Monday, May 12, 2014

FILM FATALE: BOLLYWOOD’S PRO-MODI VS NO-MODI DEBATE & THE END OF INDIFFERENCE / COLUMN PUBLISHED IN THE HINDU BUSINESSLINE

(This column by Anna MM Vetticad was first published in The Hindu Businessline on May 10, 2014)

Headline: APOLITICAL NO MORE

Introline: Bollywood seems to have finally shed its political apathy and its infamous reticence


We were all set for the shoot. Lights: check. Camera: check. Makeup: check. My star guest — one of the hottest women in Bollywood — was just entering the room when her publicist whispered in my ear, “Ma’am is requesting you not to ask political questions.” Meaning? No questions about Shah Rukh Khan, right?
In my experience, Hindi movie stars tend to avoid comment on political issues, but they rarely try to pre-censor an interview. This particular actress, however, is known for getting her agent to convey this request to journalists before every long-format Q&A. On earlier occasions, I had laughed it off because I wasn’t interested in her reactions to political affairs then. This was different. This was a month when her industry was engulfed in politics; when Shiv Sena had threatened to block the release of SRK’s My Name is Khan (MNIK) unless he apologised for his remarks about Pakistani players in the IPL. It goes without saying, I refused to agree to her condition and did the interview my way.
This memory from 2010 has flashed through my mind repeatedly this month as a battle rages in Mumbai’s film circles between pro-Modi and no-Modi groups. These people openly sparring over ideology… could they possibly be from the same industry that was once notoriously non-committal about politics or terrified of it?
Unless you’re living in a vacuum, you know where this is coming from. This April, a group of eminent citizens, mostly from Bollywood, issued an appeal to the electorate in the ongoing general election “to vote for the secular party, which is most likely to win in your constituency”. The letter was signed by a cross-section of film personalities including, surprisingly, makers of money-spinning hardcore commercial cinema.
They did not name any politician or party. However, in what must surely rank as a self-goal, BJP supporters in Bollywood have exploded in protest, translating the call to vote for secularism as a call not to vote for Narendra Modi. This is a “conspiracy” to “divide” our industry, they say.
A film journalist cannot but rub her eyes in disbelief as this storm refuses to subside. In the past, political apathy has been a hallmark of Bollywood, unlike some of the other Indian language industries, and in sharp contrast to Hollywood. Even stars who join political parties have rarely publicised their stance on combustive issues. Equally bizarre are some who have canvassed for politicians during polls. In the 2009 election, Salman Khan took the cake, the bakery and the wheat field with it, when he campaigned for candidates from both the BJP and the Congress! I am not supporting parties, I am supporting friends, he explained.
Over the years, even as Bollywood’s right to free speech has continuously been attacked, most victims have bowed to bigots. It’s only fair to point out that protests against art in India usually include physical violence, with the state doing little to protect its people. For political, religious and social groups, targeting artists, especially commercial film folk, is an easy route to publicity. With money and personal safety at stake, Bollywood often asks how they can be blamed when they opt for self-censorship and apologies.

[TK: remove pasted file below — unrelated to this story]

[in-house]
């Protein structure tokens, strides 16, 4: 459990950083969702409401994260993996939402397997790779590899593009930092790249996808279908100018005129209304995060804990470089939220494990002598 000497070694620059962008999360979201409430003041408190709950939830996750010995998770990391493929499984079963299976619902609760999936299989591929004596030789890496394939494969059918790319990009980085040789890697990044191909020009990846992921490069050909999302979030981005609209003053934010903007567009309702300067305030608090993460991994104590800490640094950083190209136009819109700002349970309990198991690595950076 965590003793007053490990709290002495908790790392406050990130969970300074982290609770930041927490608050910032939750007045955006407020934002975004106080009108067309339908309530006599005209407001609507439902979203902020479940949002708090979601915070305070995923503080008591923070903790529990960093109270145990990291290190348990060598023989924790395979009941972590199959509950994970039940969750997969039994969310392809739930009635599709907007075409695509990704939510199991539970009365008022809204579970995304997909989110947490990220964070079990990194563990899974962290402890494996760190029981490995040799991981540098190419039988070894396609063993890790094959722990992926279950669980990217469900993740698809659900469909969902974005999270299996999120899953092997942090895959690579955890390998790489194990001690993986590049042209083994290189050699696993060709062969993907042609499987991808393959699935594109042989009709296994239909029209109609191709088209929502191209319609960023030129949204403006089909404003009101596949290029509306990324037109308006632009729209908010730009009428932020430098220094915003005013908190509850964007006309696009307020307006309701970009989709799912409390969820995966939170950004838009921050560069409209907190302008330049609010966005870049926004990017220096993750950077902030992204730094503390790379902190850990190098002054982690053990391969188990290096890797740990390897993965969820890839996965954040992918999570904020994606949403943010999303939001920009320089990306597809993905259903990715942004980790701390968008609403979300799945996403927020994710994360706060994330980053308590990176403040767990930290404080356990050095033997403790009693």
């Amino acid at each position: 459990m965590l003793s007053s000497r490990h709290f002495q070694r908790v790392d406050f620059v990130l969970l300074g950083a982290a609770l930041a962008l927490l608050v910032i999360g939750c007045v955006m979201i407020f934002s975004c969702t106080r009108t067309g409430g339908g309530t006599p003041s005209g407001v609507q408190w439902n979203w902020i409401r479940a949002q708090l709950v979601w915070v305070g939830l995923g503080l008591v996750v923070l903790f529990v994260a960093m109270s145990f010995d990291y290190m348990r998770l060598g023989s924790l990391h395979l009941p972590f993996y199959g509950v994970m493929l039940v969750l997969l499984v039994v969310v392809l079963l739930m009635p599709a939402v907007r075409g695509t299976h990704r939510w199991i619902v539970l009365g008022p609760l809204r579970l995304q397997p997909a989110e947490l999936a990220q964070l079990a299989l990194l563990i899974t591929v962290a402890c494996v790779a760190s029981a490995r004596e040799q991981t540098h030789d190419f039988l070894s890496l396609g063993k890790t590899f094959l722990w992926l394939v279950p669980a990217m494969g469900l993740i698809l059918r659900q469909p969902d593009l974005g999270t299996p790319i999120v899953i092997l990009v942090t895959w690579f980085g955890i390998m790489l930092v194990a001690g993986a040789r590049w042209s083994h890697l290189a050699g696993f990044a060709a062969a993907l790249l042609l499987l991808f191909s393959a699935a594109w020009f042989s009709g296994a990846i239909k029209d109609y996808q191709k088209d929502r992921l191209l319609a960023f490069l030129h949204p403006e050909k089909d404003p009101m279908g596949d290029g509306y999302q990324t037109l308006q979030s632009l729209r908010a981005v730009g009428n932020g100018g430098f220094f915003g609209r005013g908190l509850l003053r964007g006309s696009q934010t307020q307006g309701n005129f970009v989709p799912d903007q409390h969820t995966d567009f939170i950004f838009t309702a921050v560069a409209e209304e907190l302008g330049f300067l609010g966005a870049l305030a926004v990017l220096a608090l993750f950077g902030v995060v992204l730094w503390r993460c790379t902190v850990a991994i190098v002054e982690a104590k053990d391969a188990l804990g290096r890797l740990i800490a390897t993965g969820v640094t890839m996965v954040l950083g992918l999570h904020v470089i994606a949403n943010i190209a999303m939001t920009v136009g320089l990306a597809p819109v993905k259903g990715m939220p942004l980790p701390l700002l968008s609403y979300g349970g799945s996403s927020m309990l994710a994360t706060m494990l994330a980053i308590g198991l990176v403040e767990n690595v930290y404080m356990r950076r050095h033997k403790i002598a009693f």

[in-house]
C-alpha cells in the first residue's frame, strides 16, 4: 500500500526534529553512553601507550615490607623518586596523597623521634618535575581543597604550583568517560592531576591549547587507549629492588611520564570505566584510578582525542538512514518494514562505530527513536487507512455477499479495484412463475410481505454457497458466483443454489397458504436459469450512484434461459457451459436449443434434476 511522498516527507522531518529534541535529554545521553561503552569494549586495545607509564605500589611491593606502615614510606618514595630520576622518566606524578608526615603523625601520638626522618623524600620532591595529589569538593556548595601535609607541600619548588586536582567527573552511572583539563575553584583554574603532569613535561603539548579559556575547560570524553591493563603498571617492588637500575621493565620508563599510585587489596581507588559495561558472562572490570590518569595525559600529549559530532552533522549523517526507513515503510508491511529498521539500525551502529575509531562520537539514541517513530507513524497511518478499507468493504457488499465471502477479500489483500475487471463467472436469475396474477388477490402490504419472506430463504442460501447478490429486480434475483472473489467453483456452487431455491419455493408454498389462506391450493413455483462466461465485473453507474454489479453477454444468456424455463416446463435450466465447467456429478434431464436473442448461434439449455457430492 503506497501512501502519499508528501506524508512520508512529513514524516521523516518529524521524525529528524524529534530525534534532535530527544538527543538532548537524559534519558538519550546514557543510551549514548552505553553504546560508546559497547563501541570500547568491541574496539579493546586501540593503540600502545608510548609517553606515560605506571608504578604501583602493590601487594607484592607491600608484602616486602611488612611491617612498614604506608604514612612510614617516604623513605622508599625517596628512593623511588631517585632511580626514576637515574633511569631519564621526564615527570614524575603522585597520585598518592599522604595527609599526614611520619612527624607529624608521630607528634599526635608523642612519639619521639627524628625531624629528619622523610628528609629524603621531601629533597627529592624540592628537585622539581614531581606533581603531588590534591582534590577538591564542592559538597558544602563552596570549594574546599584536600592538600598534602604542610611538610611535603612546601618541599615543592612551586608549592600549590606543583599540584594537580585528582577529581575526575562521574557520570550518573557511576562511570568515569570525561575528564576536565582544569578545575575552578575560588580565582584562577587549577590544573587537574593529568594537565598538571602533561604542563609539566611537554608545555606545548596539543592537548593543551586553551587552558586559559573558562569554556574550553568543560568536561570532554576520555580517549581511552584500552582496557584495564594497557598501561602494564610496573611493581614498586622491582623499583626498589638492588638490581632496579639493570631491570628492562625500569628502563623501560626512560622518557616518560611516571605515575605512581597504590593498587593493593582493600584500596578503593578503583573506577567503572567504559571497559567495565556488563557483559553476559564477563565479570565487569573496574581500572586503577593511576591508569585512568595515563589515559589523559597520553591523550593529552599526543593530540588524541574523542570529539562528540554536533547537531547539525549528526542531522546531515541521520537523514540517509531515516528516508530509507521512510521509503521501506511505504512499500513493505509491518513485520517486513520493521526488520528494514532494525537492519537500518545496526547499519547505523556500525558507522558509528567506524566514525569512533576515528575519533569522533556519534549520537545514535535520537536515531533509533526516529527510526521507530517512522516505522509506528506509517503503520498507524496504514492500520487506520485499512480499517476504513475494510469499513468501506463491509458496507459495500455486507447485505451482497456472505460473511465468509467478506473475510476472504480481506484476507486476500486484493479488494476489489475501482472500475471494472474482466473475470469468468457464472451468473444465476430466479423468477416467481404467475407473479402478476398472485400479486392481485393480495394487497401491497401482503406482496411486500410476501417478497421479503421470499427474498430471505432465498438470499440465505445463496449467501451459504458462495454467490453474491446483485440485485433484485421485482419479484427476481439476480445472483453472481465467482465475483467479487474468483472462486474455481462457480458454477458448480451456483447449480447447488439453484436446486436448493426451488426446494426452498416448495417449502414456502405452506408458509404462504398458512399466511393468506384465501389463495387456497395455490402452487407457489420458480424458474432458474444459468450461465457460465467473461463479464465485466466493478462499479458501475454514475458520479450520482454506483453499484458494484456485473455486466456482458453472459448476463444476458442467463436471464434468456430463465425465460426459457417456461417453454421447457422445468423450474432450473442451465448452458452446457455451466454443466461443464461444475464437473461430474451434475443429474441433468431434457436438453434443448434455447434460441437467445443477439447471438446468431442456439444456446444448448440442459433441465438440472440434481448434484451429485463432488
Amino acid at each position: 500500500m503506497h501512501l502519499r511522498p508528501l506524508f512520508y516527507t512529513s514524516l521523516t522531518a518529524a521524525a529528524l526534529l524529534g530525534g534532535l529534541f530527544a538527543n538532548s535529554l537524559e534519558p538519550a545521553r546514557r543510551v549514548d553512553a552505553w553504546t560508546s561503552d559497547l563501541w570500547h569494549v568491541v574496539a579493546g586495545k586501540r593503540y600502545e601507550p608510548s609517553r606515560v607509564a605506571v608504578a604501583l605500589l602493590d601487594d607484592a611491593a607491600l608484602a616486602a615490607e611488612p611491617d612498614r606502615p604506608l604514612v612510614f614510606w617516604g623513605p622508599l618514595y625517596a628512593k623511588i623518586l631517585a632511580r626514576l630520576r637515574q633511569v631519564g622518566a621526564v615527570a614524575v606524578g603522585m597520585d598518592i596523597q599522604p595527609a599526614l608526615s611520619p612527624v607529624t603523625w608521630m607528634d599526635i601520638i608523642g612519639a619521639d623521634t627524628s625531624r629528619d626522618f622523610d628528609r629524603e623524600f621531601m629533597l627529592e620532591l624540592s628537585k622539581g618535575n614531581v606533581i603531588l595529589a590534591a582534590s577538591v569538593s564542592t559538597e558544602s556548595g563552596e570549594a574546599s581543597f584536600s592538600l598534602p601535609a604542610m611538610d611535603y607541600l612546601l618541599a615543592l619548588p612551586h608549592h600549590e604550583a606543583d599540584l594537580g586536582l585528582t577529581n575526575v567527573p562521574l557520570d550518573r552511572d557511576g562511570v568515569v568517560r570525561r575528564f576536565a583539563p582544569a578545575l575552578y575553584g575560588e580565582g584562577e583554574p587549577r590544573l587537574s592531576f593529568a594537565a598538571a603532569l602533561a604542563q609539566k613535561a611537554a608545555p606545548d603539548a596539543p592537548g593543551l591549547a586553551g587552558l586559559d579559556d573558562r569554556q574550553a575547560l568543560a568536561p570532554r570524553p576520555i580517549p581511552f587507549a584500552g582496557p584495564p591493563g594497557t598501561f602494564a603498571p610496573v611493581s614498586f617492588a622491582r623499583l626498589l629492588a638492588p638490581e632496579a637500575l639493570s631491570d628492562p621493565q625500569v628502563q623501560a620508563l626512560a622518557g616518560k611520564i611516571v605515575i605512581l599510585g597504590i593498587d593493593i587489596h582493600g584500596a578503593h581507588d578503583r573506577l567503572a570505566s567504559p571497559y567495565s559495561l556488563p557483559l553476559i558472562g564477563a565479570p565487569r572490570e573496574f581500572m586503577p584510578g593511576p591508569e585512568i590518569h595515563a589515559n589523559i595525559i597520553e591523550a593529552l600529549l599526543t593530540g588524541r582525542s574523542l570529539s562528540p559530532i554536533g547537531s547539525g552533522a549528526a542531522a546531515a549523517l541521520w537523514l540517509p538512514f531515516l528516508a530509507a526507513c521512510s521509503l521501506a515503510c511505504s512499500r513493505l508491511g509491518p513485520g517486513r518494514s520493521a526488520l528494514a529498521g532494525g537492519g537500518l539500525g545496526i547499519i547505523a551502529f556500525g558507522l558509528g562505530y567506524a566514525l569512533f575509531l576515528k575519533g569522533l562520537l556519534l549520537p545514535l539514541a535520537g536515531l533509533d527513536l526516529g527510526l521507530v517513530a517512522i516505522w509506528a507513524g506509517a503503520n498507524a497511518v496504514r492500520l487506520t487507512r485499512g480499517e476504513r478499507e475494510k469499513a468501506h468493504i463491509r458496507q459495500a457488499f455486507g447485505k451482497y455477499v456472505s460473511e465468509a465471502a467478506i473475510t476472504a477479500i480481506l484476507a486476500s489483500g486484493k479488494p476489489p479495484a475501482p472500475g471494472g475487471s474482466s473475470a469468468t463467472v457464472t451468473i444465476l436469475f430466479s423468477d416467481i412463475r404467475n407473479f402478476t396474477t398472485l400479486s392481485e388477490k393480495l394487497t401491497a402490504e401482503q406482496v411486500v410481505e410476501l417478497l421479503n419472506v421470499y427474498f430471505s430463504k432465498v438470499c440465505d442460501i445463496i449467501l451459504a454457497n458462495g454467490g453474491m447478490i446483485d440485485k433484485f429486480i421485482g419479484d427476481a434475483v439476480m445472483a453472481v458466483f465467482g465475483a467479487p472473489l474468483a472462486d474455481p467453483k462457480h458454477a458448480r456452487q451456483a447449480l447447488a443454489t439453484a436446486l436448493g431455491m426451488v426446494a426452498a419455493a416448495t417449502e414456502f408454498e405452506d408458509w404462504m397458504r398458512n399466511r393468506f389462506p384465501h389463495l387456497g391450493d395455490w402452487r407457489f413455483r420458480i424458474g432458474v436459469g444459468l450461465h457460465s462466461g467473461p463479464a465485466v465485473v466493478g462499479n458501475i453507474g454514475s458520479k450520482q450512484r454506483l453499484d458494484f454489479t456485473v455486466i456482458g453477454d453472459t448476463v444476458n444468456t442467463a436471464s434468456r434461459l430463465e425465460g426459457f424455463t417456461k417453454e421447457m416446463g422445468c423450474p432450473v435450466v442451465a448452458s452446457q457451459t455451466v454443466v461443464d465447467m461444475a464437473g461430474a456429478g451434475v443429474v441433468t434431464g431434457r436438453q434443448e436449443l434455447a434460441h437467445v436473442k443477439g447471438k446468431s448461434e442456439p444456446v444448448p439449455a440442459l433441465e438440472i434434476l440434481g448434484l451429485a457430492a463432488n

Well, the point is, artists from other fields have shown far greater courage in confronting political goons. So have Mumbai’s documentary makers and some parallel cinema luminaries. Mainstream players in Bollywood though (with a few exceptions such as Mahesh Bhatt and Shabana Azmi) have consistently played it safe.
What then has prompted the change in 2014? A widespread sense of urgency regarding the election this year is one factor. The Aam Aadmi Party’s emergence has also fired the imagination of many who see among the party’s recruits ‘respectable’ folk who don’t fit the stereotypical image of netas. It must be pointed out though that the winds of change have gradually been blowing away the industry’s infamous indifference since 2010.
If time in the Gregorian calendar is divided into BC and AD, then this Bollywood calendar of political evolution can be divided into BM (before MNIK) and AM (after MNIK). When Shiv Sena challenged Shah Rukh four years ago, Bollywood insiders and viewers witnessed the unprecedented phenomenon of a megastar refusing to be cowed down. Spurred on by public and media support, one by one most film personalities — though not all — spoke up for him. Ultimately, despite delays within Maharashtra which hurt the bottomline, MNIK got an all-India release and became a massive hit.
Sometimes, it takes just one courageous individual to discover that a bully is a coward. SRK tugged at the Shiv Sena’s beard and Uddhav Thackeray lost face. The price has been that AM, religious right-wingers have consistently singled out SRK for propaganda and abuse. History must credit him though for forever changing Bollywood.
The ongoing row over Modi is another turning point AM. As more film personalities express political views publicly, there will be strength in numbers and the risk of violence will hopefully decline. Don’t lament an imagined end of unity, dear Bollywood-gazers. Celebrate instead that Bollywood’s political apathy has finally ended. Silence cannot be an option for India’s most high-profile entertainers.

(Anna MM Vetticad is the author of The Adventures of an Intrepid Film Critic. Twitter: @annavetticad)

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